City to look at longer residency requirements for candidates

Image of crowd at Casino meeting.

In September more than 200 Fruitland Park residents showed up for a special City Commission meeting in the city’s 100-year old Casino Community Center on Berckman Street to hear Villages officials lay out their plans to build 2.000 new homes in the city.

Fruitland Park city commissioners Thursday night discussed several potential changes to the city’s charter.

Commissioners want to ease the sudden transition from a city of 4,000 residents—some of whose families have lived in the city for generations—to one wherein a majority of voters will be newly arrived in Villages of Fruitland Park.

George “Mackie” McCabe, chairman of the Charter Review Committee and Vice President of Hospitality in The Villages, told commissioners the advisory board is already focused on developing some sort of  districting plan.

“Our city is in a unique situation,” McCabe told commissioners. A straw poll of charter committee members last Tuesday showed all five members favor dividing the city into districts.

Disclaimer: I am a member of the committee. Everything the committee says and does is public information, public record. Any and all residents are invited to attend every meeting.

Last week McCabe, who grew up in Fruitland Park, announced his support for districting as a way to preserve the city’s character, traditions and history when the Villages of Fruitland Park gets under way.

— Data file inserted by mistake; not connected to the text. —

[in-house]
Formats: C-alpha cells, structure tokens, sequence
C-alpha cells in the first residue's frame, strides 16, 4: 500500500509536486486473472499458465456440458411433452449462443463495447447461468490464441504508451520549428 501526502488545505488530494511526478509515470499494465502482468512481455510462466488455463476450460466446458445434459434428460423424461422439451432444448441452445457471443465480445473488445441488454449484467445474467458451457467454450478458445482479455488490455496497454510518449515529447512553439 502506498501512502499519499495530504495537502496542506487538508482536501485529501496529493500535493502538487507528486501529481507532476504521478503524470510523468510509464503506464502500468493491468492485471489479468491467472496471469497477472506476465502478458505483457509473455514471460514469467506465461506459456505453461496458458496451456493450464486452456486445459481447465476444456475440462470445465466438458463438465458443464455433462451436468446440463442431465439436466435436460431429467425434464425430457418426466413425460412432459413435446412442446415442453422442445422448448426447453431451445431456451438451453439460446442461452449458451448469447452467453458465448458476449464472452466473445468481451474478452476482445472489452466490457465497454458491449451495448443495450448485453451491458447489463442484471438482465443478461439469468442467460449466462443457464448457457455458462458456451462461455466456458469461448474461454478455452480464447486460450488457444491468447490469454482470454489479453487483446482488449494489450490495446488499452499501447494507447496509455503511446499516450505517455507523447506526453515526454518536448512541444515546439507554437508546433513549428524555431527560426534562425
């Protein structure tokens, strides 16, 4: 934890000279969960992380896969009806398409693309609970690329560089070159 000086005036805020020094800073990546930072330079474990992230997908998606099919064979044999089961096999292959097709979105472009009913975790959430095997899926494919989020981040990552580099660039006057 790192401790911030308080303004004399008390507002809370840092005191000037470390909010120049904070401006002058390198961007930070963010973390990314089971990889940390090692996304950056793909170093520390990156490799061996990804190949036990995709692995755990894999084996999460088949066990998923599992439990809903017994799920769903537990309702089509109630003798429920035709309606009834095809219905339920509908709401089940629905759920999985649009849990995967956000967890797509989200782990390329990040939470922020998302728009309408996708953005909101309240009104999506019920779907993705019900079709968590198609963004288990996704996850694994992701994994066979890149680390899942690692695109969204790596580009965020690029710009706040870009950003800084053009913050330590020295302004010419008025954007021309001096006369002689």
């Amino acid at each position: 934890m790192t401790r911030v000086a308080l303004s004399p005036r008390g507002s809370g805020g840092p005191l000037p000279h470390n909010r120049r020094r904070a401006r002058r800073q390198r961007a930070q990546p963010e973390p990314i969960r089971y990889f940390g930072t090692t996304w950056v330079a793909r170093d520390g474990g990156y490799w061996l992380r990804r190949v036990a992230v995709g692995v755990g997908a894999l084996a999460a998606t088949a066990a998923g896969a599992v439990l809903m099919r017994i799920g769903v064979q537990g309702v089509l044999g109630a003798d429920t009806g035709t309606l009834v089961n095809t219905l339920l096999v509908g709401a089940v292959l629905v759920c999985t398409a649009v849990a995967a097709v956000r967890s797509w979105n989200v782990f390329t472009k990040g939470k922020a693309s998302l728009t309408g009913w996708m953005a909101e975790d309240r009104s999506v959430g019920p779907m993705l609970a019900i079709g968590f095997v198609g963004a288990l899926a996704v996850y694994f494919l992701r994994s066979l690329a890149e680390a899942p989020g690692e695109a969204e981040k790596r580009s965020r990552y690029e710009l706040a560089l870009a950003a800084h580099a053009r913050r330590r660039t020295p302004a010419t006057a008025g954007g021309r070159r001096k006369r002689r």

Commissioner Chris Cheshire, the governing board’s only first-term member, asked whether state law allows city charters to require that candidates live in a city for longer than one year, as the current charter specifies.

City Attorney Scott Gerken said he will study the issue.

“There may be some [statutory] limitations,” Gerken said, “I don’t think you could say 20 years, but then I don’t think the one-year requirement is written in stone either,” he explained.

Commissioners may put charter revisions on the ballot this November, when two commission seats will also be decided.

The city expects 4,000 new residents to start moving in next summer. Most of them will be eligible to vote in the 2016 elections for two commission seats and the mayor’s office.

If a charter amendment this November raises the residency requirement to two years, a Villages of Fruitland Park resident will have to wait until 2018 to stand for a seat on the city commission and 2020 to run for mayor.

That gives Fruitland Park a little longer to adjust to its new majority, and vice-versa.

Legislation and court decisions regarding residency requirements for municipal office are unclear.

The U.S. Constitution provides that members of the House of Representatives must be residents of the United States for seven years, Senators for nine years and the President 14 years.

In state and local elections such requirements get mixed reviews. A 1973 Supreme Court decision upheld a seven-year residency requirement for New Hampshire gubernatorial candidates and two years later okayed the same seven-year residency requirement for state senators.

The following year a lower court struck down a four-year residency requirement to run for the School Board in Fort Worth, Texas.

The issue may surface again at the Charter Review Committee’s next meeting Feb. 24 at 6 p.m. in the city commission chamber.

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